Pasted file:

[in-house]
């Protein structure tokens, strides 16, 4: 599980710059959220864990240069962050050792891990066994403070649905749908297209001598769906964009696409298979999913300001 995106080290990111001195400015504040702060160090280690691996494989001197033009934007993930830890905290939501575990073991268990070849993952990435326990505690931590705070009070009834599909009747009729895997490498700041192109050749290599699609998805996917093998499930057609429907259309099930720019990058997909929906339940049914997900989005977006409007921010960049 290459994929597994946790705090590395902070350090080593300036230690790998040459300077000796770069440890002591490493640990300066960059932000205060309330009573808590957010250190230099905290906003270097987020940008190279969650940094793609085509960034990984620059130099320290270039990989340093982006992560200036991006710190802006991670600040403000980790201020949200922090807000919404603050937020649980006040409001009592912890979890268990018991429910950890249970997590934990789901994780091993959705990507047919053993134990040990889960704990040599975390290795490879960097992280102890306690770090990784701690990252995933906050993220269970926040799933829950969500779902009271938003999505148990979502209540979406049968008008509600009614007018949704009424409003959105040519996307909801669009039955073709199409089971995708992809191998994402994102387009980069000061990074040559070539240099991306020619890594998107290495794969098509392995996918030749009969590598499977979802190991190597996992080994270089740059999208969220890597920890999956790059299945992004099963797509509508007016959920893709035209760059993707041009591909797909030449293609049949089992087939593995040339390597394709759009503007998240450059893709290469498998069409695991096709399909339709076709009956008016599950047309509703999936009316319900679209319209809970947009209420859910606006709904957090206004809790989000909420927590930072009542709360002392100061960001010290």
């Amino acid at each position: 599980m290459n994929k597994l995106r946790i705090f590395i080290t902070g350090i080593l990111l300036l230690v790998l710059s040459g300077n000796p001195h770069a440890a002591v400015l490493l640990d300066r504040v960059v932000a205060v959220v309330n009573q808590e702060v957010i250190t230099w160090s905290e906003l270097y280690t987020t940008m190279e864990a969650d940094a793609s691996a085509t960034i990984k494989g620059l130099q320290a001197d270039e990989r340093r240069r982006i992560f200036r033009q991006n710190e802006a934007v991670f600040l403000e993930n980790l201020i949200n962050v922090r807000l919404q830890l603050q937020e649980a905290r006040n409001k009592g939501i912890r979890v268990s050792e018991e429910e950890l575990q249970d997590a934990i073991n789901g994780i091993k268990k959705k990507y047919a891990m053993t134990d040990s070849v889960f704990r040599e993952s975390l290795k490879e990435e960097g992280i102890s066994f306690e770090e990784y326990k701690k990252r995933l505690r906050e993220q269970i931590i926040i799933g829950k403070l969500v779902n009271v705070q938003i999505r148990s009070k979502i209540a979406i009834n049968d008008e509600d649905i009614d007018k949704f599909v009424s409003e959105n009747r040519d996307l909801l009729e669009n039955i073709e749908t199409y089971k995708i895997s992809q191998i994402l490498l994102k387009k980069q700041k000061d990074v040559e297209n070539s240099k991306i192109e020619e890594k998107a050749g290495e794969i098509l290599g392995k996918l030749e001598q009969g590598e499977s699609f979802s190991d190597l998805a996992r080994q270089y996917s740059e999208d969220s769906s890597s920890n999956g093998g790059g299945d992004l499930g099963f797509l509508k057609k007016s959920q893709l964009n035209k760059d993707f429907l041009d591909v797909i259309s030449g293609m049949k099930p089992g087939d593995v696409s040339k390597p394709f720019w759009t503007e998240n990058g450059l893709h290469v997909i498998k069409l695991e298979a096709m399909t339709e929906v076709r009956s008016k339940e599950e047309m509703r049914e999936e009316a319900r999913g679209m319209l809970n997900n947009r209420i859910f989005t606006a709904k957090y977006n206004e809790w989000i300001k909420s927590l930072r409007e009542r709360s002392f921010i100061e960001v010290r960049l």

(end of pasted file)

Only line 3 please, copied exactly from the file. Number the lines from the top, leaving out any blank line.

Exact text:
């Amino acid at each position: 599980m290459n994929k597994l995106r946790i705090f590395i080290t902070g350090i080593l990111l300036l230690v790998l710059s040459g300077n000796p001195h770069a440890a002591v400015l490493l640990d300066r504040v960059v932000a205060v959220v309330n009573q808590e702060v957010i250190t230099w160090s905290e906003l270097y280690t987020t940008m190279e864990a969650d940094a793609s691996a085509t960034i990984k494989g620059l130099q320290a001197d270039e990989r340093r240069r982006i992560f200036r033009q991006n710190e802006a934007v991670f600040l403000e993930n980790l201020i949200n962050v922090r807000l919404q830890l603050q937020e649980a905290r006040n409001k009592g939501i912890r979890v268990s050792e018991e429910e950890l575990q249970d997590a934990i073991n789901g994780i091993k268990k959705k990507y047919a891990m053993t134990d040990s070849v889960f704990r040599e993952s975390l290795k490879e990435e960097g992280i102890s066994f306690e770090e990784y326990k701690k990252r995933l505690r906050e993220q269970i931590i926040i799933g829950k403070l969500v779902n009271v705070q938003i999505r148990s009070k979502i209540a979406i009834n049968d008008e509600d649905i009614d007018k949704f599909v009424s409003e959105n009747r040519d996307l909801l009729e669009n039955i073709e749908t199409y089971k995708i895997s992809q191998i994402l490498l994102k387009k980069q700041k000061d990074v040559e297209n070539s240099k991306i192109e020619e890594k998107a050749g290495e794969i098509l290599g392995k996918l030749e001598q009969g590598e499977s699609f979802s190991d190597l998805a996992r080994q270089y996917s740059e999208d969220s769906s890597s920890n999956g093998g790059g299945d992004l499930g099963f797509l509508k057609k007016s959920q893709l964009n035209k760059d993707f429907l041009d591909v797909i259309s030449g293609m049949k099930p089992g087939d593995v696409s040339k390597p394709f720019w759009t503007e998240n990058g450059l893709h290469v997909i498998k069409l695991e298979a096709m399909t339709e929906v076709r009956s008016k339940e599950e047309m509703r049914e999936e009316a319900r999913g679209m319209l809970n997900n947009r209420i859910f989005t606006a709904k957090y977006n206004e809790w989000i300001k909420s927590l930072r409007e009542r709360s002392f921010i100061e960001v010290r960049l």